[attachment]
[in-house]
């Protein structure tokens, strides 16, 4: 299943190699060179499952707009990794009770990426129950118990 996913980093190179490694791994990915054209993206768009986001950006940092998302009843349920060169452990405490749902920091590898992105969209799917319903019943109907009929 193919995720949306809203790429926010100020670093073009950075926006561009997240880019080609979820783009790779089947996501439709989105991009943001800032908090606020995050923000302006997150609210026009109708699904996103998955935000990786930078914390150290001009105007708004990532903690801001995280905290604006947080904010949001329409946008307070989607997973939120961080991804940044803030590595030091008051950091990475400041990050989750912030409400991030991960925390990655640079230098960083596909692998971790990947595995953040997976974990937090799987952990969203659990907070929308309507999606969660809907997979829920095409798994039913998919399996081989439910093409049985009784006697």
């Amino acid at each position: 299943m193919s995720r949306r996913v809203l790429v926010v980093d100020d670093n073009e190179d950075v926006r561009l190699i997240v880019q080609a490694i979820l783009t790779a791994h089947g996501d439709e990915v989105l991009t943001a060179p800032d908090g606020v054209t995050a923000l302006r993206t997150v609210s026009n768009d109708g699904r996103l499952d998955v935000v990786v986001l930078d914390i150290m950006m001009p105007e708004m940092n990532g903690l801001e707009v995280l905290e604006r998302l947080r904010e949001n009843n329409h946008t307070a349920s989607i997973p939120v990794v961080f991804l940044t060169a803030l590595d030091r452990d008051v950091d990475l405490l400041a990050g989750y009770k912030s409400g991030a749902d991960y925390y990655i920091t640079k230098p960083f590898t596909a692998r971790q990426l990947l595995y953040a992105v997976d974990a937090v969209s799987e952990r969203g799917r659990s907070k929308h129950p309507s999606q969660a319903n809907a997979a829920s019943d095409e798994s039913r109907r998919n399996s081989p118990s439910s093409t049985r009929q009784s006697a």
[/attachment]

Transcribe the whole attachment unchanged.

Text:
[in-house]
């Protein structure tokens, strides 16, 4: 299943190699060179499952707009990794009770990426129950118990 996913980093190179490694791994990915054209993206768009986001950006940092998302009843349920060169452990405490749902920091590898992105969209799917319903019943109907009929 193919995720949306809203790429926010100020670093073009950075926006561009997240880019080609979820783009790779089947996501439709989105991009943001800032908090606020995050923000302006997150609210026009109708699904996103998955935000990786930078914390150290001009105007708004990532903690801001995280905290604006947080904010949001329409946008307070989607997973939120961080991804940044803030590595030091008051950091990475400041990050989750912030409400991030991960925390990655640079230098960083596909692998971790990947595995953040997976974990937090799987952990969203659990907070929308309507999606969660809907997979829920095409798994039913998919399996081989439910093409049985009784006697």
């Amino acid at each position: 299943m193919s995720r949306r996913v809203l790429v926010v980093d100020d670093n073009e190179d950075v926006r561009l190699i997240v880019q080609a490694i979820l783009t790779a791994h089947g996501d439709e990915v989105l991009t943001a060179p800032d908090g606020v054209t995050a923000l302006r993206t997150v609210s026009n768009d109708g699904r996103l499952d998955v935000v990786v986001l930078d914390i150290m950006m001009p105007e708004m940092n990532g903690l801001e707009v995280l905290e604006r998302l947080r904010e949001n009843n329409h946008t307070a349920s989607i997973p939120v990794v961080f991804l940044t060169a803030l590595d030091r452990d008051v950091d990475l405490l400041a990050g989750y009770k912030s409400g991030a749902d991960y925390y990655i920091t640079k230098p960083f590898t596909a692998r971790q990426l990947l595995y953040a992105v997976d974990a937090v969209s799987e952990r969203g799917r659990s907070k929308h129950p309507s999606q969660a319903n809907a997979a829920s019943d095409e798994s039913r109907r998919n399996s081989p118990s439910s093409t049985r009929q009784s006697a």